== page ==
“Bread of Affliction” and Cultural Self-Consciousness

Note: “Bread of Affliction” is being judged this week for the American College Theatre Festival. It’s playing this Saturday, 7:30-8:15 p.m., in the JFSB Little Theater (Room B192) at Brigham Young University. Doors open at 7:00 p.m. and admission is free. They need a good audience, so if you live in the area, consider taking this excellent opportunity to see the play.

The BYU Experimental Theatre Company was invited to write a play for the Society of Jewish-American and Holocaust Literature, which held its national symposium in Salt Lake City in September. “Bread of Affliction,” written by Matthew Greene, was the end product of the invitation, and a very entertaining one, to be sure. The play is about a Jewish professor and his Gentile wife who are planning to have Passover with the professor’s family. While the professor lectures at a university, his wife is at home with his family, who are preparing the Passover feast and telling Jewish jokes. Much of the tension in the play comes from the professor’s disapproval of his family’s Jewish jokes, which, he feels, make light of a very serious, sensitive subject.

According to Matthew Greene and director Landon Wheeler, the play began first as a concept (finding humor in the face of persecution and suffering) that was built around an amalgamation of Jewish jokes that they pulled from a variety of sources. The concept was simple but effective, and Matthew did a good job of weaving the jokes into the narrative. I enjoyed the performance quite a bit. One of the things that interested me in particular about the play was its reception. From all accounts, the play was received very well at the Society of Jewish-American and Holocaust Literature symposium, and some of the most shocking jokes got the most laughs. When shown to BYU and Provo audiences, however, the reactions were a little reticent. Non-Jewish audience members weren’t sure if they should be laughing at Jewish jokes, several of which referenced the Holocaust and anti-Semitic stereotypes in rather bitingly ironic terms. Most seemed to lighten up after a while, though, once they got used to the style of humor and realized it was okay to laugh.

The whole concept of introducing a culture through jokes about that culture is a very interesting idea, and one that works well, I think. Telling jokes is a concise–not to mention peculiarly entertaining–way of plumbing the complexities of a culture. Some of the jokes in “Bread of Affliction” were Jewish jokes poking fun at Jews, others were Jewish jokes poking fun at Gentiles, and others were Gentile jokes poking fun at Jews. Having so many perspectives presented this way, one after another, and embedded within serious conversations about the Holocaust and Passover combined with playful family banter, gave the presentation a rich layering that had me thinking well after the play was over. One of my thoughts was, how many years of history and persecution does it take for a culture to be able to laugh at themselves like that? How is it that Jews can talk about the Holocaust and anti-Semitism with such biting irony?

The line of thinking, of course, got me wondering how Mormon humor compares. What function does Mormon humor serve in Mormon culture, and has it changed over time? Additionally, how comfortable are we with sharing our jokes with people outside our faith? I recently re-listened to an interview with Mormon folklorist Eric Eliason about his book The J. Golden Kimball Stories, which was published last year. I’ve just started reading the volume, and one passage in the introduction particularly struck a chord with me:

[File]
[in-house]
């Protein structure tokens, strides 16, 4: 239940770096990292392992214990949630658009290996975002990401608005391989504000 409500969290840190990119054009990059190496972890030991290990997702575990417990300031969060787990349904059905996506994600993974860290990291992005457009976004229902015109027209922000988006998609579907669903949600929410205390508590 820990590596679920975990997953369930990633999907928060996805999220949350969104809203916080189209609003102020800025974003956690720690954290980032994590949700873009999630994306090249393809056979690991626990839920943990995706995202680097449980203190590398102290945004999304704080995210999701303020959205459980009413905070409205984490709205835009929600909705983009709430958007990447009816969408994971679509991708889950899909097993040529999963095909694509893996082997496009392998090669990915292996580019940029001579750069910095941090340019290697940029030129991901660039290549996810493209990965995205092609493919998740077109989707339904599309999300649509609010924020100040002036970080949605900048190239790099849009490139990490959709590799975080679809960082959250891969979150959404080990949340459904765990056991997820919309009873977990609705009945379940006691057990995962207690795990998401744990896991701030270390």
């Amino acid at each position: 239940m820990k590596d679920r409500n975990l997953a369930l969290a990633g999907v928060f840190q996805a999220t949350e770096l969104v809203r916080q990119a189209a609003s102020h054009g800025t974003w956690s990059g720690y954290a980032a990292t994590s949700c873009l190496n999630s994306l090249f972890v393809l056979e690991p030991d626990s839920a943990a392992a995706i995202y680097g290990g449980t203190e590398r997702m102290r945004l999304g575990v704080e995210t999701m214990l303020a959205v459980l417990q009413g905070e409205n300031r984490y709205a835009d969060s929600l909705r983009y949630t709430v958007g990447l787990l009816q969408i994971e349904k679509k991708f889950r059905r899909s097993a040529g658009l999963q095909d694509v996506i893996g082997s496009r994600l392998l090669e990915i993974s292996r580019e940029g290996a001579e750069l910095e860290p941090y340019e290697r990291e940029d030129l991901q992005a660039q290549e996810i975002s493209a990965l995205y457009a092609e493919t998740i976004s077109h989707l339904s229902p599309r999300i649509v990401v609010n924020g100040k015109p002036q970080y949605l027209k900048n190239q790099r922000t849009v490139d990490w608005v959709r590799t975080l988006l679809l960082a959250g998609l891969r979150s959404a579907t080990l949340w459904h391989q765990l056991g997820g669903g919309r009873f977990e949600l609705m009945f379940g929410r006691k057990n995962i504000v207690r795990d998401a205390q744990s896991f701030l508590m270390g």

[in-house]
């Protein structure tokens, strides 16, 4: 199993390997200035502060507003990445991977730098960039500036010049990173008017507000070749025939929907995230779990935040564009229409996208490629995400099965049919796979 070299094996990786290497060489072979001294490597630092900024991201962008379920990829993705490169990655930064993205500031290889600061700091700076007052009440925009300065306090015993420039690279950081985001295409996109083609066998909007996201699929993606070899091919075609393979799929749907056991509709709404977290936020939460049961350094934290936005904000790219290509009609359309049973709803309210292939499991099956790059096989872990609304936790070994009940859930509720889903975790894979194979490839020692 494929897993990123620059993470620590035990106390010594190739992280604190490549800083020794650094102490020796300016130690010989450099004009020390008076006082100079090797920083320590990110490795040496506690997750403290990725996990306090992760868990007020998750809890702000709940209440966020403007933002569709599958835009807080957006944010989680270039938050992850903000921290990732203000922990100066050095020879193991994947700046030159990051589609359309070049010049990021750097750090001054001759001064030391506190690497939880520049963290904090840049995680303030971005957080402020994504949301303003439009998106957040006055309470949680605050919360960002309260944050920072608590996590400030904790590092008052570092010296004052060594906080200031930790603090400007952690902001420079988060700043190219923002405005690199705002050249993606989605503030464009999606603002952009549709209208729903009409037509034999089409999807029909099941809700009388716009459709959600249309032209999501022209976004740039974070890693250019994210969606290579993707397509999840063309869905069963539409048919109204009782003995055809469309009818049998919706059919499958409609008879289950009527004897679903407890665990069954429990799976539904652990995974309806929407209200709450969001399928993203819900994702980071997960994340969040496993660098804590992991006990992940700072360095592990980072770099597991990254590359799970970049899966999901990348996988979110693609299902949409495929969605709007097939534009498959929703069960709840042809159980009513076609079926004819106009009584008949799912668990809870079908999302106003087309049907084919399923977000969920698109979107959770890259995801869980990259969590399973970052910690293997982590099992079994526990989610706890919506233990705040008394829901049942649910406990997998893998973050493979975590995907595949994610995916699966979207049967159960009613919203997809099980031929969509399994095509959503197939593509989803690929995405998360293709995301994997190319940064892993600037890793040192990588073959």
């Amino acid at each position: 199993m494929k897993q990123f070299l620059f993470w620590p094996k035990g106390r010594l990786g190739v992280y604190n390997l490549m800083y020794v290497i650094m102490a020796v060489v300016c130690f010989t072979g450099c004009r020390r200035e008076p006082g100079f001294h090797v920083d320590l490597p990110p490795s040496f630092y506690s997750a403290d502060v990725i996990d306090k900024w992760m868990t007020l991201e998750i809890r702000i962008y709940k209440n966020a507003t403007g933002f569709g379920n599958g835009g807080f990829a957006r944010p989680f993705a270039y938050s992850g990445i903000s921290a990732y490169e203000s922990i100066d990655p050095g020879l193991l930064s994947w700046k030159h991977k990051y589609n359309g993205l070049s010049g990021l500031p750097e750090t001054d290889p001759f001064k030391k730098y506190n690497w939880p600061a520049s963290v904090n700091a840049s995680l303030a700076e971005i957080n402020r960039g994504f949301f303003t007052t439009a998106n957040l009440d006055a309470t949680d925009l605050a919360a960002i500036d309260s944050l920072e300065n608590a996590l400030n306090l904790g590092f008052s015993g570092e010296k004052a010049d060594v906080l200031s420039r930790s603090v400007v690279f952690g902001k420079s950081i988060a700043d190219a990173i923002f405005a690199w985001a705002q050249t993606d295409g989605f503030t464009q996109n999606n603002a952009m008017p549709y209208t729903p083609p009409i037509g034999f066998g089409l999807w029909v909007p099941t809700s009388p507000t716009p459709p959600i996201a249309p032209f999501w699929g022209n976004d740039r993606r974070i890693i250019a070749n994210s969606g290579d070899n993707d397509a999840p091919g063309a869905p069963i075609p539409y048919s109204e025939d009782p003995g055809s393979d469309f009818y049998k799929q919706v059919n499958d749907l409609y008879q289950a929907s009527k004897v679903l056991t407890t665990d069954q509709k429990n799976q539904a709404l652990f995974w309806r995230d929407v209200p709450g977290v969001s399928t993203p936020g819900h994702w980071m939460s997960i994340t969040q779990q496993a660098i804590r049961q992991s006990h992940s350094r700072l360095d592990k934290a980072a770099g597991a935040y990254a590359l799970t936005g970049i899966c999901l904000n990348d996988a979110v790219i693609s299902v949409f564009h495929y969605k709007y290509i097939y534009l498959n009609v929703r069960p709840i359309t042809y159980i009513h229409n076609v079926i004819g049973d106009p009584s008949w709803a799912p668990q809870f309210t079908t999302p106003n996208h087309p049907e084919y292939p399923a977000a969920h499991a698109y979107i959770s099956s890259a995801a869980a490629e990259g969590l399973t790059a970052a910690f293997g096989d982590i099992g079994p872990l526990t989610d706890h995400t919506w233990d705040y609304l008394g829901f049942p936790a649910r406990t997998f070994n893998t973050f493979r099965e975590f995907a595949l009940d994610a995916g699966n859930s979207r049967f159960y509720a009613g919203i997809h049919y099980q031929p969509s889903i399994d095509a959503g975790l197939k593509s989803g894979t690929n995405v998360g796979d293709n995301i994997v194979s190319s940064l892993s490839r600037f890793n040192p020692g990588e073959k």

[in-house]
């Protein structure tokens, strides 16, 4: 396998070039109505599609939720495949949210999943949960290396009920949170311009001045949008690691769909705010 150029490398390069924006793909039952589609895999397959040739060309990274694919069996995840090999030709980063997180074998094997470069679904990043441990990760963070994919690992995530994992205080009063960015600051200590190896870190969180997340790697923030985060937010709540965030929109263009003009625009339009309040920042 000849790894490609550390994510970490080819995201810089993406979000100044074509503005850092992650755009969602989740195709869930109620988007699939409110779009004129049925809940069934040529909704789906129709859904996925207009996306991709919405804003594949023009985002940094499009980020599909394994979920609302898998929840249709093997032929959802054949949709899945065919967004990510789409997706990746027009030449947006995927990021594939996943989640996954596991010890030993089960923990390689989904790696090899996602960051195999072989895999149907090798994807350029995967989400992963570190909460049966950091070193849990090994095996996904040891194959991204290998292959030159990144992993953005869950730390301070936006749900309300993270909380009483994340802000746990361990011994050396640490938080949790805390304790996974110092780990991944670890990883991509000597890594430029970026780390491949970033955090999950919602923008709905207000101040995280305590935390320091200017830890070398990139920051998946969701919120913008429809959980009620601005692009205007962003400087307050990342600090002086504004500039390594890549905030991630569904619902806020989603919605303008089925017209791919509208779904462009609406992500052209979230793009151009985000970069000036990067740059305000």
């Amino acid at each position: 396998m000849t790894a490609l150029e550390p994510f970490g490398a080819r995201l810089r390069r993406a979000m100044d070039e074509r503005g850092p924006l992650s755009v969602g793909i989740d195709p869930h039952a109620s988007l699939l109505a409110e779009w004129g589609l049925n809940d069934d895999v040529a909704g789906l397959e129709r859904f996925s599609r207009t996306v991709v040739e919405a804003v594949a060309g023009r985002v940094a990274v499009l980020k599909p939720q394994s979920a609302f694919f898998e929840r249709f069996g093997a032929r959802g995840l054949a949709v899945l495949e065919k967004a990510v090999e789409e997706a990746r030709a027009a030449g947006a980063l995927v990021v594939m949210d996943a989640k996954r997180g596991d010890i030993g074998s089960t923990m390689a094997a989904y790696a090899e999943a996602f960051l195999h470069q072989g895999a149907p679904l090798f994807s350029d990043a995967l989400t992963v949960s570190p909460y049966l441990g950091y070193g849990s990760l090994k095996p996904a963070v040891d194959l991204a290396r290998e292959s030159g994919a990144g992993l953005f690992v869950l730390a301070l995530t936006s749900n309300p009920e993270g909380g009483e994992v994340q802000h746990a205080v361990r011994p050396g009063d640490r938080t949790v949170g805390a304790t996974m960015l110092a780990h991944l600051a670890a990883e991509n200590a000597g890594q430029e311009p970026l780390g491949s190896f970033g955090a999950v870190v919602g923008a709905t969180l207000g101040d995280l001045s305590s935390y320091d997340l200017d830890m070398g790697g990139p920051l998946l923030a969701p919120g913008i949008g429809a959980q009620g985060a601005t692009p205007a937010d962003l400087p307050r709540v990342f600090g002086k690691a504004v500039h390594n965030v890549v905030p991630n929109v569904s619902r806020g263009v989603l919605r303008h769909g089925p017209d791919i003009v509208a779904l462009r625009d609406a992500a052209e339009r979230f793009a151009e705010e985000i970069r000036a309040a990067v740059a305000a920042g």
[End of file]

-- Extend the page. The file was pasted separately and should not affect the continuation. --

Some Latter-day Saints might wish to be rid of or downplay the [J. Golden Kimball story] cycle because of the sometimes embarrassing lack of polish or decorum in them. J. Golden Kimball stories can stir up Mormon society’s still simmering brew of civility anxiety concerning public image and the possibility of persecution. There are, however, important reasons why Mormon culture has seen fit to generate and maintain the cycle. Moreover, insiders are often not the best judges of what will endear outsiders to them. Consider, for example, the millions of goyim whose respect and understanding for Judaism have grown through the fiction of Chaim Potok, whose Orthodox family was concerned about negative reaction when he exposed tensions within their community.

I have to admit that one of the reasons I cringe at some of the Mormon films and novels that have come out within the past several years is that I’m constantly self-conscious about manifestations of my religious culture. I tend to watch Mormon films and get caught up in the proselytizing mode of thinking: “Hmm. I wonder what non-Mormons would think about this.” It also comes into play when I get really excited about a piece: “Oh! I wish hordes of non-Mormons could see this!” It occurs to me that in general, perhaps I should be a little more relaxed and a lot more forgiving of the Mormons works I consume. I think part of the problem is that there is such a comparatively small amount of Mormon art, and an even smaller amount that seems to get popularly consumed, so every piece becomes exaggerated in its importance. I like Eric Eliason’s suggestion to lighten up. We can’t know which of our works will touch people outside of our faith, but we can be enthusiastic about sharing Mormon art with them and letting them judge for themselves. We talk a lot about how Mormon art can’t succeed if the authors’ purposes are didactic and too self-conscious. Just as importantly, Mormon art can’t succeed if Mormon audiences are didactic and too self-conscious in their consumption of Mormon art.

Anyway, thanks to Matthew Greene and the BYU Experimental Theatre for such an entertaining, thought-provoking piece of drama. Good luck on Saturday. And just for fun, here was my favorite joke from “Bread of Affliction.”

11 thoughts on ““Bread of Affliction” and Cultural Self-Consciousness”

  1. Yeah. Considering how Mormons mis-read works of culture, we shouldn’t be upset when others do the same to our works.

    Cultural self-consciousness is a marker of minority cultures, though. In some ways, the fact that it exists suggests that maybe Mormonism is an ethnic culture, after all.

  2. Loved that joke!

    I wonder if Jews are better at joking about themselves because they are better established/assimilated into American culture.